TOKYO -- To fulfill its goal of making it to the quarterfinals of the 2019 Japan Rugby World Cup, the host's national team has improved its use of data analysis to sharpen its competitive edge.
The Japan national rugby team's analysts have used images taken by a drone to gain a better grasp of tactical formations for attack and defense. The information is also being used to increase players' accuracy across the game, and help them pose a threat to some of the physically stronger foreign teams at the top of the sport.
At practice sessions, a drone flies above to analyze the play leading up to a scrum and other set pieces. It also closely scrutinizes the movement and positions of players around it who aren't carrying the ball and doesn't miss irregularities such as small breaks in formation or slightly delayed movements.
Since May 2018, the team has used a large monitor mounted onto a golf cart during practices. It enables players to quickly see where their game is slipping, and also helps them confirm what they need to do to fix problems.
Scrums, one of the central points of contention in any game of rugby, are also captured by multiple cameras, which are used to check whether the eight players making one are able to come together to build the formation effectively, as well as other points.
Before a test match on Sept. 6 against powerhouse South Africa at Kumagaya Rugby Stadium in Kumagaya, Saitama Prefecture, just north of Tokyo, detailed analysis was done on the Japanese forwards' techniques, including their positioning during scrums, to help them compete equally against one of the strongest forward sides in the world.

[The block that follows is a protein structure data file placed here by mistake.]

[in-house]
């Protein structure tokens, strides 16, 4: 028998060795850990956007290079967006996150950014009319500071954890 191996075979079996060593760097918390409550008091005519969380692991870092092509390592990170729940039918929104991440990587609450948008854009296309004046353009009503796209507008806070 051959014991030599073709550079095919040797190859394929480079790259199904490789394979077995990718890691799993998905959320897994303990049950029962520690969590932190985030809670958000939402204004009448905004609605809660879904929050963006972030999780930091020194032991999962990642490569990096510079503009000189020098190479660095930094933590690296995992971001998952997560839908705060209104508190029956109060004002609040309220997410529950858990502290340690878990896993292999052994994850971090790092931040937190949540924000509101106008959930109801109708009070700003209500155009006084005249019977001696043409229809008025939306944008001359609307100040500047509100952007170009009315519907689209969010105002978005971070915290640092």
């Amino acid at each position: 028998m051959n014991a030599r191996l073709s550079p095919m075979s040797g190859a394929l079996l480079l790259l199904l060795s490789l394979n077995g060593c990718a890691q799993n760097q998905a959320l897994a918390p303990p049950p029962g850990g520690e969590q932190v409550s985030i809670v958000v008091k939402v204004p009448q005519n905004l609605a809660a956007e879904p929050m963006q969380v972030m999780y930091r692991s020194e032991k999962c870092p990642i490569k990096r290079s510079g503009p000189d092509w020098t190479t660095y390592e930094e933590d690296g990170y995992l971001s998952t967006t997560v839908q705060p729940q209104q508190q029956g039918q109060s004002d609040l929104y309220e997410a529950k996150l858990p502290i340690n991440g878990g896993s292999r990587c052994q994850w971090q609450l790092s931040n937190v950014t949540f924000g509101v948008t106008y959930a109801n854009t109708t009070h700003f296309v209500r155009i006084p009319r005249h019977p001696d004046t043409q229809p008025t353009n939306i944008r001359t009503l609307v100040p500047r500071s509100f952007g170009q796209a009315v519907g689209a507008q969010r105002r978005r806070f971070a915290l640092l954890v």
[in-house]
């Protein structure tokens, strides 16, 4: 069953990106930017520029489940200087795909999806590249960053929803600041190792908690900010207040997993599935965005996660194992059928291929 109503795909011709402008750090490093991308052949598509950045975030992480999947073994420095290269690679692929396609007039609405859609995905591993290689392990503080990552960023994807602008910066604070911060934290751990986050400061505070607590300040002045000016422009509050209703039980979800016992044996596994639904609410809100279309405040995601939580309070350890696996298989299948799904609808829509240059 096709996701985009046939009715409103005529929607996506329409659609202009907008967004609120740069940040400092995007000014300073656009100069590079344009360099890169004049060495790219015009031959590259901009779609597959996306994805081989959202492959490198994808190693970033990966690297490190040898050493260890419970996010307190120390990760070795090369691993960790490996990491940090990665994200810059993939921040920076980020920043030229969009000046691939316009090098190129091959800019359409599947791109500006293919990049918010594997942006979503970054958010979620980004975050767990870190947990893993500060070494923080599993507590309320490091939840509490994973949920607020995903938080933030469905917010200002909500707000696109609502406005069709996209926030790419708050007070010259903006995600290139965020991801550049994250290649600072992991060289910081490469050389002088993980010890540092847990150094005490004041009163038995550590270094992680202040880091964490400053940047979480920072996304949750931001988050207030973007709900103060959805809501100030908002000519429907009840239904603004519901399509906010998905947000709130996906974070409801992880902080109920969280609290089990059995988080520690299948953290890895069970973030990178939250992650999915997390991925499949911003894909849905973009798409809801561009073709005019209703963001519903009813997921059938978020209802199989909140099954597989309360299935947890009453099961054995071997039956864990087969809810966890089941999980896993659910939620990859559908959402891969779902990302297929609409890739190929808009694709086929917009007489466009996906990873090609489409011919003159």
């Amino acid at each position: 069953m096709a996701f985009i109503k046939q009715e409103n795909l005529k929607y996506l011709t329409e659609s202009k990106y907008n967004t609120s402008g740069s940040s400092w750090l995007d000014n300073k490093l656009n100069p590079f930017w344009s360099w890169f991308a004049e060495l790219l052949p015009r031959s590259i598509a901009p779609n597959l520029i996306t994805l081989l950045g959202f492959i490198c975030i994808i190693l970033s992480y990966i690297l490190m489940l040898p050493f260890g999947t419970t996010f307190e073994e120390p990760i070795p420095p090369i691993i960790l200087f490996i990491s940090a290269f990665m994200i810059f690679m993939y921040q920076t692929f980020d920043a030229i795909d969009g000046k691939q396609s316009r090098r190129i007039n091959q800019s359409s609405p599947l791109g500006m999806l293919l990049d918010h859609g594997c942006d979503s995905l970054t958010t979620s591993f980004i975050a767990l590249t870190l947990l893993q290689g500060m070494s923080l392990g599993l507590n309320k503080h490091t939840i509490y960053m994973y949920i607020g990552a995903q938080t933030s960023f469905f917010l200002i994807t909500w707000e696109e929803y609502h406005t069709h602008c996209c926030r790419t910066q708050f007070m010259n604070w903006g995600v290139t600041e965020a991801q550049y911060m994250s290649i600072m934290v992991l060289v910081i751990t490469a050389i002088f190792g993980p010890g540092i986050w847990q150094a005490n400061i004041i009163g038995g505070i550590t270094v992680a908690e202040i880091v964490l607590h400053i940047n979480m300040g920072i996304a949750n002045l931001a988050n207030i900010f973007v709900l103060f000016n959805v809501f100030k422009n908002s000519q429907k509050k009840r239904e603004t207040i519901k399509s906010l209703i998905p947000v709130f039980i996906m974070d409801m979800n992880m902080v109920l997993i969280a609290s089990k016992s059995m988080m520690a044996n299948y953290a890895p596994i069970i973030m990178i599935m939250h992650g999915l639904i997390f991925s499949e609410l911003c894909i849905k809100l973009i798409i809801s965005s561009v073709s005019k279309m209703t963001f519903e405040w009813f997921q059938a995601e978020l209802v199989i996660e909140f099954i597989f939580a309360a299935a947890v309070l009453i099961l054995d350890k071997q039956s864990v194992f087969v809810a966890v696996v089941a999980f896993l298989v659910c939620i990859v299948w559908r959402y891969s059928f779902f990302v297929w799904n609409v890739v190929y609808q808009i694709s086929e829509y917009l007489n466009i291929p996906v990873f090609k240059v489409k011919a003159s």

Additionally, data on players' running speeds and distances covered are measured automatically using high accuracy GPS. As the Japanese team's forwards are less physically imposing than some of their counterparts, attention is paid even to the speed used in the first few steps after picking themselves up from a tackle to engage in the next play. The team says it helps in improving the defense provided by their fleet-footedness, seen as one of the team's strengths.
Keita Inagaki, 29, a prop who is also leader of the forwards, commented on the system's use in understanding their current condition and establishing goals, saying, "It's a good tool for getting us to think about what we can do to improve our stats."
Shumpei Hamano, 25, the man in charge of amassing and distributing all of this data on the rate of effective and connecting tackles, play accuracy and other details, said, "Using the data, we can objectively evaluate individual play styles."
Scrutinizing the techniques and tactics of opposing teams is also of huge importance. Prior to the test match Japan played against France two years ago, analysis had revealed that the French team struggled in protracted defensive games. Japan accordingly reduced the number of kicks it took, and opted for a strategy of holding onto the ball, leading to a draw against their more powerful rivals.
Detailed research is also continuing into Japan's opponents in the group stages of the upcoming tournament, with a particular focus on possible opportunities for tries and options in each area of play.
(Japanese original by Takumi Taniguchi, Sports News Department)